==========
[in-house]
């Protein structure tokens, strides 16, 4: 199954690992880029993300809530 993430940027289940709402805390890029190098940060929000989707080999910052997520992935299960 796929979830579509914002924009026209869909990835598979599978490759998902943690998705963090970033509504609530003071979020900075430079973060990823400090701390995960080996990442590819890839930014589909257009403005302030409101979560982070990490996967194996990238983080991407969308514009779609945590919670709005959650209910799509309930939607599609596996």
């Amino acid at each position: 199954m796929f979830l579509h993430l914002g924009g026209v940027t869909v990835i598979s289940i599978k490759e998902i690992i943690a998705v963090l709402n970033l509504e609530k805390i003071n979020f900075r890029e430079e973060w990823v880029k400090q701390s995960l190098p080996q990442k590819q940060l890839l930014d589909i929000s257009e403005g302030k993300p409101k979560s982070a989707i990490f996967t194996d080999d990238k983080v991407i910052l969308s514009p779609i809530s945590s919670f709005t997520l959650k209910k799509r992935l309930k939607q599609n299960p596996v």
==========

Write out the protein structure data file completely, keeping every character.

[in-house]
């Protein structure tokens, strides 16, 4: 199954690992880029993300809530 993430940027289940709402805390890029190098940060929000989707080999910052997520992935299960 796929979830579509914002924009026209869909990835598979599978490759998902943690998705963090970033509504609530003071979020900075430079973060990823400090701390995960080996990442590819890839930014589909257009403005302030409101979560982070990490996967194996990238983080991407969308514009779609945590919670709005959650209910799509309930939607599609596996």
């Amino acid at each position: 199954m796929f979830l579509h993430l914002g924009g026209v940027t869909v990835i598979s289940i599978k490759e998902i690992i943690a998705v963090l709402n970033l509504e609530k805390i003071n979020f900075r890029e430079e973060w990823v880029k400090q701390s995960l190098p080996q990442k590819q940060l890839l930014d589909i929000s257009e403005g302030k993300p409101k979560s982070a989707i990490f996967t194996d080999d990238k983080v991407i910052l969308s514009p779609i809530s945590s919670f709005t997520l959650k209910k799509r992935l309930k939607q599609n299960p596996v």